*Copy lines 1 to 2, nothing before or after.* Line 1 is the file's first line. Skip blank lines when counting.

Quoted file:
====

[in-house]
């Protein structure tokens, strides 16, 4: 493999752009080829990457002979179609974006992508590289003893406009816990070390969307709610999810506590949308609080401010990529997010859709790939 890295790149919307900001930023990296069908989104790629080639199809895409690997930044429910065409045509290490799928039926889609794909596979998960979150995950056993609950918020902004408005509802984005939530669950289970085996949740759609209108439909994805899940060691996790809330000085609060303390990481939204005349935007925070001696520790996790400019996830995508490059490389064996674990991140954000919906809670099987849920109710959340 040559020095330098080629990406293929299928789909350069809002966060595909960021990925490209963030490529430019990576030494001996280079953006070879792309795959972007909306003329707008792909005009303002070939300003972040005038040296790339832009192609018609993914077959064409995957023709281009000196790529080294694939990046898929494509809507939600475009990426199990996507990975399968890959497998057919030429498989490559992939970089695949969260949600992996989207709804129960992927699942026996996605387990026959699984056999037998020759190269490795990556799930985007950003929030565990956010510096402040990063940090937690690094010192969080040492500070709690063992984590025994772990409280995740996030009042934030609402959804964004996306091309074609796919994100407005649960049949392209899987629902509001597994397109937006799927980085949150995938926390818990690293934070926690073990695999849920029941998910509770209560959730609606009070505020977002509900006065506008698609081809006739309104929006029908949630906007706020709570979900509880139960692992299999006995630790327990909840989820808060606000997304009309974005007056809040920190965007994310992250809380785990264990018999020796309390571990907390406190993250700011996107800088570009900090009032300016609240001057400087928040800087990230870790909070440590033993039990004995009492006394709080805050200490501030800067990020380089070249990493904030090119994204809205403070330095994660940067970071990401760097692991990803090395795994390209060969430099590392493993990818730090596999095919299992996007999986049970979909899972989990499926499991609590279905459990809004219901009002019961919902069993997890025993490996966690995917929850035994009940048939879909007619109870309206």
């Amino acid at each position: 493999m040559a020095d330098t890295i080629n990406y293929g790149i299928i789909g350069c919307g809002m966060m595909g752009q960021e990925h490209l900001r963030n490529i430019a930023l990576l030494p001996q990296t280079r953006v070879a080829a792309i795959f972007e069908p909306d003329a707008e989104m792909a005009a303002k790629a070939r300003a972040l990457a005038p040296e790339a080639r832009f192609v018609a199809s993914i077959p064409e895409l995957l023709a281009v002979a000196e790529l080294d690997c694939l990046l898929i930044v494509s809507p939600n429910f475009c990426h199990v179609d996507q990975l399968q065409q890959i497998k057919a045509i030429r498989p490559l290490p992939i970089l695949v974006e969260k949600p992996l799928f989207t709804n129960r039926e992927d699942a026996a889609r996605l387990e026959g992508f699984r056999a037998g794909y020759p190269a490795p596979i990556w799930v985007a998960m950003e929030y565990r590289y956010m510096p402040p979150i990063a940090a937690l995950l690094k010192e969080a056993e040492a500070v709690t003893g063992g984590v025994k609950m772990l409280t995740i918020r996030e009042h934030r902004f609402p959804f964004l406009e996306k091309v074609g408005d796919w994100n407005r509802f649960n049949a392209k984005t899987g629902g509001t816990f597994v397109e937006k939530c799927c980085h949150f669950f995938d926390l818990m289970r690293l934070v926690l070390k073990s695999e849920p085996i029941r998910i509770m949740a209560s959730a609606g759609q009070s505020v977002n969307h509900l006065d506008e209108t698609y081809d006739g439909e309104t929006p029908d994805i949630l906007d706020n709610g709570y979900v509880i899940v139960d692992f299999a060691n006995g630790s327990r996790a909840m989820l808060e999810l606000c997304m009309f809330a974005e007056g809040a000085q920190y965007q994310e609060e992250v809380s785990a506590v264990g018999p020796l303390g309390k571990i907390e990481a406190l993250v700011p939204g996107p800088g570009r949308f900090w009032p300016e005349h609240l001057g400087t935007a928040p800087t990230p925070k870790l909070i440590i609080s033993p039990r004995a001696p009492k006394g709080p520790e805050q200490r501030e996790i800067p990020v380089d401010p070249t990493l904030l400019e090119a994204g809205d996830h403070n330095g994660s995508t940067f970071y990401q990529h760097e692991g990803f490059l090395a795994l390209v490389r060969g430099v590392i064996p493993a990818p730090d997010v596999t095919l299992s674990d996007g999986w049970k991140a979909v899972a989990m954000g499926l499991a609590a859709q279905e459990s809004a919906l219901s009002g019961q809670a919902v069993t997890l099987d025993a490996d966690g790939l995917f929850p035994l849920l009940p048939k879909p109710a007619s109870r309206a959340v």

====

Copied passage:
[in-house]
């Protein structure tokens, strides 16, 4: 493999752009080829990457002979179609974006992508590289003893406009816990070390969307709610999810506590949308609080401010990529997010859709790939 890295790149919307900001930023990296069908989104790629080639199809895409690997930044429910065409045509290490799928039926889609794909596979998960979150995950056993609950918020902004408005509802984005939530669950289970085996949740759609209108439909994805899940060691996790809330000085609060303390990481939204005349935007925070001696520790996790400019996830995508490059490389064996674990991140954000919906809670099987849920109710959340 040559020095330098080629990406293929299928789909350069809002966060595909960021990925490209963030490529430019990576030494001996280079953006070879792309795959972007909306003329707008792909005009303002070939300003972040005038040296790339832009192609018609993914077959064409995957023709281009000196790529080294694939990046898929494509809507939600475009990426199990996507990975399968890959497998057919030429498989490559992939970089695949969260949600992996989207709804129960992927699942026996996605387990026959699984056999037998020759190269490795990556799930985007950003929030565990956010510096402040990063940090937690690094010192969080040492500070709690063992984590025994772990409280995740996030009042934030609402959804964004996306091309074609796919994100407005649960049949392209899987629902509001597994397109937006799927980085949150995938926390818990690293934070926690073990695999849920029941998910509770209560959730609606009070505020977002509900006065506008698609081809006739309104929006029908949630906007706020709570979900509880139960692992299999006995630790327990909840989820808060606000997304009309974005007056809040920190965007994310992250809380785990264990018999020796309390571990907390406190993250700011996107800088570009900090009032300016609240001057400087928040800087990230870790909070440590033993039990004995009492006394709080805050200490501030800067990020380089070249990493904030090119994204809205403070330095994660940067970071990401760097692991990803090395795994390209060969430099590392493993990818730090596999095919299992996007999986049970979909899972989990499926499991609590279905459990809004219901009002019961919902069993997890025993490996966690995917929850035994009940048939879909007619109870309206």